This period of 4-8 weeks of lifting in the 40-70% range provides immediate feedback to make quick corrections on your form, because if you’re not moving well, a heavy enough barbell is going to tell you very quickly. This is also a crucial time to practice receiving a spot from another athlete or learning how to bail the bar by safely dropping it or shedding it off your shoulders. This period also primes the nervous system, adapting your body to progressively heavier loads, so that when you do approach your heavy day you’re ready.
For athletes experienced in the gym, or who simply like it more, their “heavy enough” lift will get pretty darn close to their true one rep max. For those newer to lifting weights, or for those who just don’t like it but reluctantly come anyway, their heavy enough lift will look closer to a weight they could probably lift for five reps or more if pressed. And seeing how a heavy five reps gets this athlete to the 80-85+% threshold, you’re still getting the vast majority of benefits while also minimizing the risks of lifting right at your limit.
How often should you test?
Testing every six to eight weeks is a good enough time to see real changes, although new athletes only really need to step into the gym and start squatting or deadlifting to get stronger. Because, let’s be real, any squatting is better than zero squatting. And why test it at all? While I cannot promise you a direct, immediate correlation between a heavier squat and a faster mile time, here’s what I can promise you. The preparation and volume needed will improve your mobility, improve your movement patterns to make you a more resilient, more aware, better moving athlete in general. In my experience, athletes who move better in the gym, also move better in everything they do. Regularly heavy lifting, while risky on the surface, will actually make you a safer athlete too. Let’s be honest with ourselves, the vast majority of injuries we experience are of the “overuse” variety. Overuse to me is a misnomer, because it really means you’re moving with poor mechanics, heaping on more volume than you cannot handle. Doing anything that breaks this cycle, builds your awareness and understanding of how you move, how your body breaks down when it gets tired, and gives you opportunities to actually move better really is the win.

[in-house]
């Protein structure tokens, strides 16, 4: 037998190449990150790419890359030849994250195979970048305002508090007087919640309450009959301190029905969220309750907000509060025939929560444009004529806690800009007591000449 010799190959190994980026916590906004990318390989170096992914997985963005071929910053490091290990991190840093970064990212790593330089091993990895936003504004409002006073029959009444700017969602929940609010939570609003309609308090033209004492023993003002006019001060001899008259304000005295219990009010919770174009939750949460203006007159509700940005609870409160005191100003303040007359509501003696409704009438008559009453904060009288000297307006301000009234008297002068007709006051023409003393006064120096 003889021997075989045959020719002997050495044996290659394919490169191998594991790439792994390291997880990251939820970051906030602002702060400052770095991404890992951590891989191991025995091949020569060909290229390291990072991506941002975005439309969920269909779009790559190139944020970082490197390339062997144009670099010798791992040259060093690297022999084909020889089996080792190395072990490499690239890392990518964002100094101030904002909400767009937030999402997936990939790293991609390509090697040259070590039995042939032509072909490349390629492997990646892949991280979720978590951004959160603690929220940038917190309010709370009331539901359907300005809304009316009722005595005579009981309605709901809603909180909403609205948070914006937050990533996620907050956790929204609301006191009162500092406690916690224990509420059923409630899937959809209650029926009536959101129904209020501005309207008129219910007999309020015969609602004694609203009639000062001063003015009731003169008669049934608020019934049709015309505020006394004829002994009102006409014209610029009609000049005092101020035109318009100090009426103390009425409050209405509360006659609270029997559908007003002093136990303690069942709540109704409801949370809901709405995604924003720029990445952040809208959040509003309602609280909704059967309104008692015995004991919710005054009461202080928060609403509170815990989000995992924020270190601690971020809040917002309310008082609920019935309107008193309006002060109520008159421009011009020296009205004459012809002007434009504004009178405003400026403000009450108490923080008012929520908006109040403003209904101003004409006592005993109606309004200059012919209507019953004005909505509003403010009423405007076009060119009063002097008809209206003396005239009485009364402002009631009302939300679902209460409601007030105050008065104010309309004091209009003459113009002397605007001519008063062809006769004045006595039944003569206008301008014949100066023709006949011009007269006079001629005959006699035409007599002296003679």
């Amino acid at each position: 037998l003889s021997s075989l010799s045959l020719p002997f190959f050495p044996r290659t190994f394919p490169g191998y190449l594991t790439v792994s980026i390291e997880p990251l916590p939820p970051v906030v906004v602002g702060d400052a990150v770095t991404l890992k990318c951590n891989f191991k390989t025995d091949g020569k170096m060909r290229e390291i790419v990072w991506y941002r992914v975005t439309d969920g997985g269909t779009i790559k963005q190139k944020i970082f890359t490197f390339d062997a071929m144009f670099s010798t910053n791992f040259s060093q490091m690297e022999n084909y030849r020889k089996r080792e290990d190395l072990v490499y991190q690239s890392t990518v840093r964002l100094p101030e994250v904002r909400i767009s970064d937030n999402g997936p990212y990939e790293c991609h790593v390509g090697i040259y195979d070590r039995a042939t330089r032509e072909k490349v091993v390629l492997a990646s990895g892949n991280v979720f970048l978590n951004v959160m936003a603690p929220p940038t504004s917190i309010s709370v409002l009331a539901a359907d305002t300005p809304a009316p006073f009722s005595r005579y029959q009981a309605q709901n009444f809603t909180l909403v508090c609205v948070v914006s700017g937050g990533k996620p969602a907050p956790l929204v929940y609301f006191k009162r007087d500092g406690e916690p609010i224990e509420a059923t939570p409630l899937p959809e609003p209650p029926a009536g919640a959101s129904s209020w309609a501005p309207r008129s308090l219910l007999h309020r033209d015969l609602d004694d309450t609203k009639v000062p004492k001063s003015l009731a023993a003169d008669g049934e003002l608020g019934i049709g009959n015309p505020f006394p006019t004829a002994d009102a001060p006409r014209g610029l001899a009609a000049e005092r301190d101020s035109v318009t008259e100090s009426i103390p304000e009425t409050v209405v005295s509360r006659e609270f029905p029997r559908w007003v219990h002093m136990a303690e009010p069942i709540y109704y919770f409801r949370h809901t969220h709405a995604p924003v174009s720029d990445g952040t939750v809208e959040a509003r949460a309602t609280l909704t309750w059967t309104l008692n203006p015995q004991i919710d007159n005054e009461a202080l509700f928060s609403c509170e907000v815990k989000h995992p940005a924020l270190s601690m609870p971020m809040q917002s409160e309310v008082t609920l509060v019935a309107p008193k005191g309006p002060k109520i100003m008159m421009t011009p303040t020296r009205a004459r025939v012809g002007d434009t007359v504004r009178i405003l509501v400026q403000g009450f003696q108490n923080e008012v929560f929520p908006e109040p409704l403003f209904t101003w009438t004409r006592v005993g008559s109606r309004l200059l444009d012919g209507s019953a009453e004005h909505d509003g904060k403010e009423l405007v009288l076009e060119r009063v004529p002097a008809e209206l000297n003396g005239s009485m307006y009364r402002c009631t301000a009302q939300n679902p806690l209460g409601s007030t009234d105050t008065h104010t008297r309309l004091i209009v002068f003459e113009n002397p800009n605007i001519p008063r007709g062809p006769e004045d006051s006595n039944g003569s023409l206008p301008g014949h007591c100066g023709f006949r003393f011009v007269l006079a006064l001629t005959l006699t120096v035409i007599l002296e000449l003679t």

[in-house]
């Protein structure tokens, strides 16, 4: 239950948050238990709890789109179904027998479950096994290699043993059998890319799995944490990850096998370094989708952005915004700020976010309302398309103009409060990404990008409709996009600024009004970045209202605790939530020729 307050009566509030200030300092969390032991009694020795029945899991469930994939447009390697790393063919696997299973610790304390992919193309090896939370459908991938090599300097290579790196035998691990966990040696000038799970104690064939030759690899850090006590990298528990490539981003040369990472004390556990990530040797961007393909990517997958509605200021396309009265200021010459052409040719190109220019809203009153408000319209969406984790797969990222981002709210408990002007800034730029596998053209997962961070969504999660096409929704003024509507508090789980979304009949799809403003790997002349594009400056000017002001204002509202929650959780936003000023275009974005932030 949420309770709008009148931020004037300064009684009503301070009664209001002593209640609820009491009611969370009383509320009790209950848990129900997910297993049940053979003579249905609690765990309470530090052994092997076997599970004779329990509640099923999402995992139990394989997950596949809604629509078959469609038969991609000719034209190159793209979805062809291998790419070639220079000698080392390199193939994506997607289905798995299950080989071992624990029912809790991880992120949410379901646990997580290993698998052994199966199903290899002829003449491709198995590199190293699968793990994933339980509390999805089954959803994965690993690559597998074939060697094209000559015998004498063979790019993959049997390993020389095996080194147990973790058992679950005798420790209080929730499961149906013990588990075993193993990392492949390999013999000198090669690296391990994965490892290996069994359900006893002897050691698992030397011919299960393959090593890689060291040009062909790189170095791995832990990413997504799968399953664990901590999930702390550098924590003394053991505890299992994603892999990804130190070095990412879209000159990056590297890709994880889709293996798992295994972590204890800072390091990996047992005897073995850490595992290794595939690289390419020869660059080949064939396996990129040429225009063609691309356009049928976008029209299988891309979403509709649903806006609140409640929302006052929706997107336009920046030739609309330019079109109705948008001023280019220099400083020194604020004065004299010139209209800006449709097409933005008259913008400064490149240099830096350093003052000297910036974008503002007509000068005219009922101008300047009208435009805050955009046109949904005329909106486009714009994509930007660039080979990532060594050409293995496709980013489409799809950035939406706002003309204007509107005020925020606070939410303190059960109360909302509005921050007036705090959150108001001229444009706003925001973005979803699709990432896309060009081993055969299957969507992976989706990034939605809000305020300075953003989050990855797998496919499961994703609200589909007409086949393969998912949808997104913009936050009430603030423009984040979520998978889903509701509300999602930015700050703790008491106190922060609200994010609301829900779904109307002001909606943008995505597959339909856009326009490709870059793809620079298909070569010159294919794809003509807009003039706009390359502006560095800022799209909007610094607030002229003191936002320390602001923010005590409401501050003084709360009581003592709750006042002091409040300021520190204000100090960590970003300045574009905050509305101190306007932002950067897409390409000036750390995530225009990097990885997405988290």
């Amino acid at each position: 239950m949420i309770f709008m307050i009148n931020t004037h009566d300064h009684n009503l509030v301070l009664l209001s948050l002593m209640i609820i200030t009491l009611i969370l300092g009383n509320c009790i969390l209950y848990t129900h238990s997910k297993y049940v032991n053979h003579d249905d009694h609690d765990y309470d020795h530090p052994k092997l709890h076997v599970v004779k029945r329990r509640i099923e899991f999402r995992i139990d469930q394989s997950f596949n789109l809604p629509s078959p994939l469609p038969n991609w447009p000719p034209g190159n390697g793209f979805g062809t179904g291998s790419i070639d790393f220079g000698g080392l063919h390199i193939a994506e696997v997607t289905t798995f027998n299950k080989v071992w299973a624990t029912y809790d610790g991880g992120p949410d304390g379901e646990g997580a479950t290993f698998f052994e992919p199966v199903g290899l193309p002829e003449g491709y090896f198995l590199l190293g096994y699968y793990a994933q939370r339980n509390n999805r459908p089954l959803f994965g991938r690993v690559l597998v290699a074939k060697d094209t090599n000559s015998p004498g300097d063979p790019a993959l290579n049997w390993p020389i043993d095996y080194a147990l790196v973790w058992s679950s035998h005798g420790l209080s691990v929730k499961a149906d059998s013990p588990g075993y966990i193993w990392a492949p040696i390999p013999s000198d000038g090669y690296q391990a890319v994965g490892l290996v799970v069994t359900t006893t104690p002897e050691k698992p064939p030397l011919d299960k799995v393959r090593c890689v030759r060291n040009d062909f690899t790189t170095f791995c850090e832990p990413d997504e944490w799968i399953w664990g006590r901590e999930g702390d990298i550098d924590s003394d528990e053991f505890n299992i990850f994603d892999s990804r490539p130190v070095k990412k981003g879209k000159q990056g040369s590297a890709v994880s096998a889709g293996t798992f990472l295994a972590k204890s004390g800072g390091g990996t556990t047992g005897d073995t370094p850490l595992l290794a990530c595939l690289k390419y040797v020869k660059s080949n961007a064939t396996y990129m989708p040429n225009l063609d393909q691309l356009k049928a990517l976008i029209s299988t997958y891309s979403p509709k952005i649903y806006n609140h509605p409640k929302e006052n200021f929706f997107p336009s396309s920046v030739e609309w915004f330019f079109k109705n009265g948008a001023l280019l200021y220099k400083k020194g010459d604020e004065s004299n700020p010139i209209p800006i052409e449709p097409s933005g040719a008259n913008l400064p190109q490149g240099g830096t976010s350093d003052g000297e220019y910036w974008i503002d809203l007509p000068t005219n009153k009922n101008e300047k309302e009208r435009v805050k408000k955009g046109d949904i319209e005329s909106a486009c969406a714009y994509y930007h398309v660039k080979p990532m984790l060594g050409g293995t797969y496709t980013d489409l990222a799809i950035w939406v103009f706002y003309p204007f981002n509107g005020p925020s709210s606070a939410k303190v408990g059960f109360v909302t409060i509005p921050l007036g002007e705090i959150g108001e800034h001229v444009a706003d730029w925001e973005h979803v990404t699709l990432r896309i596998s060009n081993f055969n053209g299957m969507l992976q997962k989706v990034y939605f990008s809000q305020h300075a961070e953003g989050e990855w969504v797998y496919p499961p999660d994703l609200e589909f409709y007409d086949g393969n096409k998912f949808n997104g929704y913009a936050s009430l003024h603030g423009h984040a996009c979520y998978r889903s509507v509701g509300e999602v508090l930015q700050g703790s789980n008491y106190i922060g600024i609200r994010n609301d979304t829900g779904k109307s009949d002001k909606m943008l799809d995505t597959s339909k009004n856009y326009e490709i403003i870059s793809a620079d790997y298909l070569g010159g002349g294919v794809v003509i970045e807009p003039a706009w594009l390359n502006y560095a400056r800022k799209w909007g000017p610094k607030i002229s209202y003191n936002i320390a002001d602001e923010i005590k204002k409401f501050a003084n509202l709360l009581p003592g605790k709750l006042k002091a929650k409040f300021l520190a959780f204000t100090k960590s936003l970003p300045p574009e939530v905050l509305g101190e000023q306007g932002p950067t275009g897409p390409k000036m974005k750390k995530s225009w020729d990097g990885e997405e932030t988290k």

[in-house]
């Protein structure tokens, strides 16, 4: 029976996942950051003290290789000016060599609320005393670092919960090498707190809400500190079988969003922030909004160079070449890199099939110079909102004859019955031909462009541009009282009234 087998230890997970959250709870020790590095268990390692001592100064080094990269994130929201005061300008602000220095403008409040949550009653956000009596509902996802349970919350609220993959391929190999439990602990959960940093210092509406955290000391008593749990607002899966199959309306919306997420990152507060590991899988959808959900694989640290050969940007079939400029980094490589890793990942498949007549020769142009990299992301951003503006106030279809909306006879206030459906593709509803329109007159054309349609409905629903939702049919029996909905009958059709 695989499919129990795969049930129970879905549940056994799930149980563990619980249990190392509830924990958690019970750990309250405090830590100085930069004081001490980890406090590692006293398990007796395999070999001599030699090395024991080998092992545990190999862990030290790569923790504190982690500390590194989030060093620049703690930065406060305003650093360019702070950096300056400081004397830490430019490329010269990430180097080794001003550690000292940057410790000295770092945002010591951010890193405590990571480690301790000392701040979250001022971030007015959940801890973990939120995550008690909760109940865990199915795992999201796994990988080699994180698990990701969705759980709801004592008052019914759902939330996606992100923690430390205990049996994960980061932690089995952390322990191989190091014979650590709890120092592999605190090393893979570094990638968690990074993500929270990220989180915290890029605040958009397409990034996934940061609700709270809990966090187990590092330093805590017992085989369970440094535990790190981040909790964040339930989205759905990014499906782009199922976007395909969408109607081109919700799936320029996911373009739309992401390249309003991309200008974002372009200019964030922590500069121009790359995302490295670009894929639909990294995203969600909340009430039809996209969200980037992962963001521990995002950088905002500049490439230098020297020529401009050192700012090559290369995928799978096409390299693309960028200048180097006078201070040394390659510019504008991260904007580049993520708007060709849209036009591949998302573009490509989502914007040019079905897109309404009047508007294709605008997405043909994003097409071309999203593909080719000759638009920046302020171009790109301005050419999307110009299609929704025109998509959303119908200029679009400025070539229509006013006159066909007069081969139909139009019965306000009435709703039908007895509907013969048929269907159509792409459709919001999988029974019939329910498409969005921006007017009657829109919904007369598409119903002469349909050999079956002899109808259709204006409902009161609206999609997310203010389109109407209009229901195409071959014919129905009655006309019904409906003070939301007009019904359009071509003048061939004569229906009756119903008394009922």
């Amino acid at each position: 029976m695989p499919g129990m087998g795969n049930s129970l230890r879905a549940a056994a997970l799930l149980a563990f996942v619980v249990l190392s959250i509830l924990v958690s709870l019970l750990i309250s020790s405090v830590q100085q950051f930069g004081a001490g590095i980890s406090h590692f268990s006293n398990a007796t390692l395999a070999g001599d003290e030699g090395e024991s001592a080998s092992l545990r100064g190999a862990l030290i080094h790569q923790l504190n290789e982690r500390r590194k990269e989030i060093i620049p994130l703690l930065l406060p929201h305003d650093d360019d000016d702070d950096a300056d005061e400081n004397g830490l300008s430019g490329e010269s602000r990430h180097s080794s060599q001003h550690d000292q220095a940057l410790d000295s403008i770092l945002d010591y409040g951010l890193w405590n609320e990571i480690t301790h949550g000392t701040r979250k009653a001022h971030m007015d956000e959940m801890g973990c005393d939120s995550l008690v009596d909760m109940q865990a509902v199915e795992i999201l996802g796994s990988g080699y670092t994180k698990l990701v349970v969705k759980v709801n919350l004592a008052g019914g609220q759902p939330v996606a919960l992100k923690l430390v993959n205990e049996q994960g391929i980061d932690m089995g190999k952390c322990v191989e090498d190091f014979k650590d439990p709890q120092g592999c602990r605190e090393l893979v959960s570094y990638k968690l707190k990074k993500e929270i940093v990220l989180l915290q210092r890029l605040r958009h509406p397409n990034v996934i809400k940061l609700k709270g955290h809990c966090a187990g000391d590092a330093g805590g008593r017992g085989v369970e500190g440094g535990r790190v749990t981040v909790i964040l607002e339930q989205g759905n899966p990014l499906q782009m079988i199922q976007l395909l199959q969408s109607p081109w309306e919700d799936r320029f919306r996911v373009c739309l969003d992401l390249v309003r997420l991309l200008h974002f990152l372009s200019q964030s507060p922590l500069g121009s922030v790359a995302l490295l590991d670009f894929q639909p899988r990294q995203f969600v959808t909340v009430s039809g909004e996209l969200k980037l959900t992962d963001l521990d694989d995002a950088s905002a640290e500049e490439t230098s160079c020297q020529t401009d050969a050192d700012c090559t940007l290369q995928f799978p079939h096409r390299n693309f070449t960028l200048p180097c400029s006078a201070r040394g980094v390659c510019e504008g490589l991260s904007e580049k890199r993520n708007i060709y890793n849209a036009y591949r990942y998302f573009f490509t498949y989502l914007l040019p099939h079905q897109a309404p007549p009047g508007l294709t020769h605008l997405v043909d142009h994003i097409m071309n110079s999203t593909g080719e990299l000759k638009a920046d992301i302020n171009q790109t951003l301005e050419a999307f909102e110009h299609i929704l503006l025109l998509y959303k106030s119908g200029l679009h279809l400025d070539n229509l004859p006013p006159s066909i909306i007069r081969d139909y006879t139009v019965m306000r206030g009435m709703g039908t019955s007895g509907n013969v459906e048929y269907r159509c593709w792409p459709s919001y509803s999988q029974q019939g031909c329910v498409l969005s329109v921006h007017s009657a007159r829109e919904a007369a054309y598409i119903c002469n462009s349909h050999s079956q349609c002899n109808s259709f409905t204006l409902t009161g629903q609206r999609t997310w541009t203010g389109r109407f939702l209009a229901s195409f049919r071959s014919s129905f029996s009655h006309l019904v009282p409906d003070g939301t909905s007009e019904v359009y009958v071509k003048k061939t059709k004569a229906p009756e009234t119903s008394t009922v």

What lifts should triathletes be doing?
I’m going to specifically focus on functional, skill-based movements here rather than on machine-based movements. Why? Whatever you do, you want it to teach you how to move better so that it will actually translate to the sports you care about. Apologies, but leg press and hamstring curl machines just don’t cut it. What I’m saying is this: You’ll get more long-term benefits lifting functionally and sub-maximally than you will maxing out on machines. At least that is this coach’s opinion.
While I do recommend learning how to back squat first, the front squat is going to serve the triathlete better. It will challenge you with a greater mobility demand in the shoulders, thoracic spine, hips, and ankles. It’s inherently a lighter lift (though not that much lighter). Plus, it’s infinitely easier to shrug a heavy barbell off the front of your shoulders if you get stuck, rather than off your back (which can be a little scarier).